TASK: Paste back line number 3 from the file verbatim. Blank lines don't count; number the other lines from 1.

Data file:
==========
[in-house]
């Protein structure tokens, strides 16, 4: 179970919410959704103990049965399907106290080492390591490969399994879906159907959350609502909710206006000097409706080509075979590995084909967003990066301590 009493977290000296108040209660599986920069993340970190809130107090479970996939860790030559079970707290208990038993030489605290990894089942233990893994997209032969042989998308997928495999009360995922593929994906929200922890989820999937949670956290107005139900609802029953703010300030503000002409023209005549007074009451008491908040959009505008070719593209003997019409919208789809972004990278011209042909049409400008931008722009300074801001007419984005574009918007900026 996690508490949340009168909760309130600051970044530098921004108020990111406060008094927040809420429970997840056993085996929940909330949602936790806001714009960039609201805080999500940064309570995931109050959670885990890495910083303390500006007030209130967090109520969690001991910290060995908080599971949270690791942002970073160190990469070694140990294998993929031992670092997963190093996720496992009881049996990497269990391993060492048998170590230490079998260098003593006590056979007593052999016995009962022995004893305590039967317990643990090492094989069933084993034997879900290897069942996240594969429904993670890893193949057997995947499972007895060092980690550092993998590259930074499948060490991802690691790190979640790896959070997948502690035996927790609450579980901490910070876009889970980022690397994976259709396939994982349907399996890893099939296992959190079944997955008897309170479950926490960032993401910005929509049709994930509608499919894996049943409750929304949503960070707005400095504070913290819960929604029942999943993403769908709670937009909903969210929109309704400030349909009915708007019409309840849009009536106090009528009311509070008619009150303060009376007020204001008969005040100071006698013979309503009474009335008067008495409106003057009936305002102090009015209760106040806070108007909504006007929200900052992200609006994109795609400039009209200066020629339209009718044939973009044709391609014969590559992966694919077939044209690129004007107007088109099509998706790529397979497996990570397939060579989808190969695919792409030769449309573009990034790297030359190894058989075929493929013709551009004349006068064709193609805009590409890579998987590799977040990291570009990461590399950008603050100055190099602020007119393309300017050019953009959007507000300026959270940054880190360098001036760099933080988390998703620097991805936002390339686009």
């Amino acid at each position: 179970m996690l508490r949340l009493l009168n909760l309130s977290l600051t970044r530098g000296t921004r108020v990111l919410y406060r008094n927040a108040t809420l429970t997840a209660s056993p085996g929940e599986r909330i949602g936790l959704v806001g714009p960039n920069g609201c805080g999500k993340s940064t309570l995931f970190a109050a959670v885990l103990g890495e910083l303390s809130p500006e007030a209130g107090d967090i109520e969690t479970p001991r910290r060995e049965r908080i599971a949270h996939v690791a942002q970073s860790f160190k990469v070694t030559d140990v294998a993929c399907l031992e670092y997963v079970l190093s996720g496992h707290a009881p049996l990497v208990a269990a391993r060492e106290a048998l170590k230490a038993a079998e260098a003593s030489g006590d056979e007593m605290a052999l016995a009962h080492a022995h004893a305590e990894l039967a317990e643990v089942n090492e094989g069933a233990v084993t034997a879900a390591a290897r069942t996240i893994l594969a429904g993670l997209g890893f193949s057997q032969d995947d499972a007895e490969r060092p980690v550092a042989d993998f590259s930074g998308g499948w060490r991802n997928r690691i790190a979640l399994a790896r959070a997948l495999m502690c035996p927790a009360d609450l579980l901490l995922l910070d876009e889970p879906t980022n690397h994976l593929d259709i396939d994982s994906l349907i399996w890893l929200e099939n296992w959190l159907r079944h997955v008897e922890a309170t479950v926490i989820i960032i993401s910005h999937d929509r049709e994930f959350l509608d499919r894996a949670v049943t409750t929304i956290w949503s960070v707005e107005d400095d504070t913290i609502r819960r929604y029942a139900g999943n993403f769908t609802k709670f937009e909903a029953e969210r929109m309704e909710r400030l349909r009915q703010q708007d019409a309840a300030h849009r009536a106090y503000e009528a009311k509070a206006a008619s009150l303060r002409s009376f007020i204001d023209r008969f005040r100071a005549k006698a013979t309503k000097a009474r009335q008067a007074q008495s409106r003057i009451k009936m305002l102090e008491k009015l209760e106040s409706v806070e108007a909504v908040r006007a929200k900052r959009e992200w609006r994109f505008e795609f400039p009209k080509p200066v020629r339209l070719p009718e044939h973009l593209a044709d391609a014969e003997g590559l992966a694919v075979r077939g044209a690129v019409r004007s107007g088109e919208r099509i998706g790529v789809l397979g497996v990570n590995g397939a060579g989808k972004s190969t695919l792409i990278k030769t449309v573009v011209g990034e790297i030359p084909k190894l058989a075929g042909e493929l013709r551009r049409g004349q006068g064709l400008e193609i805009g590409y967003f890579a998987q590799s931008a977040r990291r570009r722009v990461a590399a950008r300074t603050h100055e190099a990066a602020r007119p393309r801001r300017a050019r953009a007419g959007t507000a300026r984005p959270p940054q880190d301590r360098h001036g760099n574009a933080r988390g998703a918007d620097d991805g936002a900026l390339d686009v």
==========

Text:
């Amino acid at each position: 179970m996690l508490r949340l009493l009168n909760l309130s977290l600051t970044r530098g000296t921004r108020v990111l919410y406060r008094n927040a108040t809420l429970t997840a209660s056993p085996g929940e599986r909330i949602g936790l959704v806001g714009p960039n920069g609201c805080g999500k993340s940064t309570l995931f970190a109050a959670v885990l103990g890495e910083l303390s809130p500006e007030a209130g107090d967090i109520e969690t479970p001991r910290r060995e049965r908080i599971a949270h996939v690791a942002q970073s860790f160190k990469v070694t030559d140990v294998a993929c399907l031992e670092y997963v079970l190093s996720g496992h707290a009881p049996l990497v208990a269990a391993r060492e106290a048998l170590k230490a038993a079998e260098a003593s030489g006590d056979e007593m605290a052999l016995a009962h080492a022995h004893a305590e990894l039967a317990e643990v089942n090492e094989g069933a233990v084993t034997a879900a390591a290897r069942t996240i893994l594969a429904g993670l997209g890893f193949s057997q032969d995947d499972a007895e490969r060092p980690v550092a042989d993998f590259s930074g998308g499948w060490r991802n997928r690691i790190a979640l399994a790896r959070a997948l495999m502690c035996p927790a009360d609450l579980l901490l995922l910070d876009e889970p879906t980022n690397h994976l593929d259709i396939d994982s994906l349907i399996w890893l929200e099939n296992w959190l159907r079944h997955v008897e922890a309170t479950v926490i989820i960032i993401s910005h999937d929509r049709e994930f959350l509608d499919r894996a949670v049943t409750t929304i956290w949503s960070v707005e107005d400095d504070t913290i609502r819960r929604y029942a139900g999943n993403f769908t609802k709670f937009e909903a029953e969210r929109m309704e909710r400030l349909r009915q703010q708007d019409a309840a300030h849009r009536a106090y503000e009528a009311k509070a206006a008619s009150l303060r002409s009376f007020i204001d023209r008969f005040r100071a005549k006698a013979t309503k000097a009474r009335q008067a007074q008495s409106r003057i009451k009936m305002l102090e008491k009015l209760e106040s409706v806070e108007a909504v908040r006007a929200k900052r959009e992200w609006r994109f505008e795609f400039p009209k080509p200066v020629r339209l070719p009718e044939h973009l593209a044709d391609a014969e003997g590559l992966a694919v075979r077939g044209a690129v019409r004007s107007g088109e919208r099509i998706g790529v789809l397979g497996v990570n590995g397939a060579g989808k972004s190969t695919l792409i990278k030769t449309v573009v011209g990034e790297i030359p084909k190894l058989a075929g042909e493929l013709r551009r049409g004349q006068g064709l400008e193609i805009g590409y967003f890579a998987q590799s931008a977040r990291r570009r722009v990461a590399a950008r300074t603050h100055e190099a990066a602020r007119p393309r801001r300017a050019r953009a007419g959007t507000a300026r984005p959270p940054q880190d301590r360098h001036g760099n574009a933080r988390g998703a918007d620097d991805g936002a900026l390339d686009v």